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MLB this week during owners meetings in Arizona will wrestle with the mechanics of inserting an additional round of playoffs into the 2012 schedule, including how to televise the extra games.
The league and MLB Players Association in November, as part of a new five-year labor deal, agreed to an expanded postseason in which two wild card teams in each league would play a single-elimination game, with the winners advancing for League Division Series play. The new postseason plan will begin no later than 2013, but both sides would like to start the revised format this year, if possible.
A decision on the 2012 postseason schedule must be made by March 1. Given that this week marks the last set of owners meetings before that deadline and that broadcast plans must be made, a decision before that date is likely.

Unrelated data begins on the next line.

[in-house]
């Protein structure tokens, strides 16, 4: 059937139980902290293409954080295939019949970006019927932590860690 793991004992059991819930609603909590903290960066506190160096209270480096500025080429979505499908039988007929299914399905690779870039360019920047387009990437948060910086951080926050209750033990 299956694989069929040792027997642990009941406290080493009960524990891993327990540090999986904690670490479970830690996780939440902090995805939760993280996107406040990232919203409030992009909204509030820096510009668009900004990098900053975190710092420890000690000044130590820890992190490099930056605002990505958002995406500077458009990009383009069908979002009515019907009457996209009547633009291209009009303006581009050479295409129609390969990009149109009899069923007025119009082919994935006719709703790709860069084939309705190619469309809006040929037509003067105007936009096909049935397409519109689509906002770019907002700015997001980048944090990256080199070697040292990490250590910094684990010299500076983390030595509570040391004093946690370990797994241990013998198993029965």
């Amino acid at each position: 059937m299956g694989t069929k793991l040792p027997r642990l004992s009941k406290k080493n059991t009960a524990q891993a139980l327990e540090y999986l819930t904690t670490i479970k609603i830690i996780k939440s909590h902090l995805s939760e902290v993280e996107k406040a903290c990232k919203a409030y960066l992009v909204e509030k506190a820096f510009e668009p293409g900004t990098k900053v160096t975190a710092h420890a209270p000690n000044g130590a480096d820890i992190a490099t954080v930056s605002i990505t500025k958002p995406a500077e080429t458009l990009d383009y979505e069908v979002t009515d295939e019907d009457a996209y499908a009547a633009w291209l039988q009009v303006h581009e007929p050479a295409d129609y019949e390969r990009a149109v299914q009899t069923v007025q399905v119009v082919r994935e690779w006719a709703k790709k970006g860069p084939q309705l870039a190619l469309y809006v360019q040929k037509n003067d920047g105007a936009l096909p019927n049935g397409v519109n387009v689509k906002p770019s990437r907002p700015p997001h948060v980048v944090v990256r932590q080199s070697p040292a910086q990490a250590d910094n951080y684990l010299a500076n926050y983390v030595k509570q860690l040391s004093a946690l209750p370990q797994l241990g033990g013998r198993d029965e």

MLB executives, after announcing the plan, said they would begin talks on televising the two new playoff games with their existing television partners: ESPN, Turner Sports and Fox. Turner already holds exclusive rights for the League Division Series games, and it televises the League Championship Series games with Fox on an alternating basis between the American and National leagues.
Turner currently holds rights to tie-breaking games, such as the Tigers-Twins AL Central game in 2009.
Photo by:GETTY IMAGES
Under the league’s media contracts, Turner has held the right to carry tie-breaking games at the end of the regular season. Those rights came into play most recently when Minnesota and Detroit played for the AL Central Division crown in 2009.
In accordance with Turner’s contract, media industry sources expect the network to land the rights to the new round of play-in games, but they are waiting to hear definitively that the games are covered by Turner’s current deal.
In any event, the creation of new postseason baseball TV inventory represents a valuable addition for both the league and the network that ends up carrying it.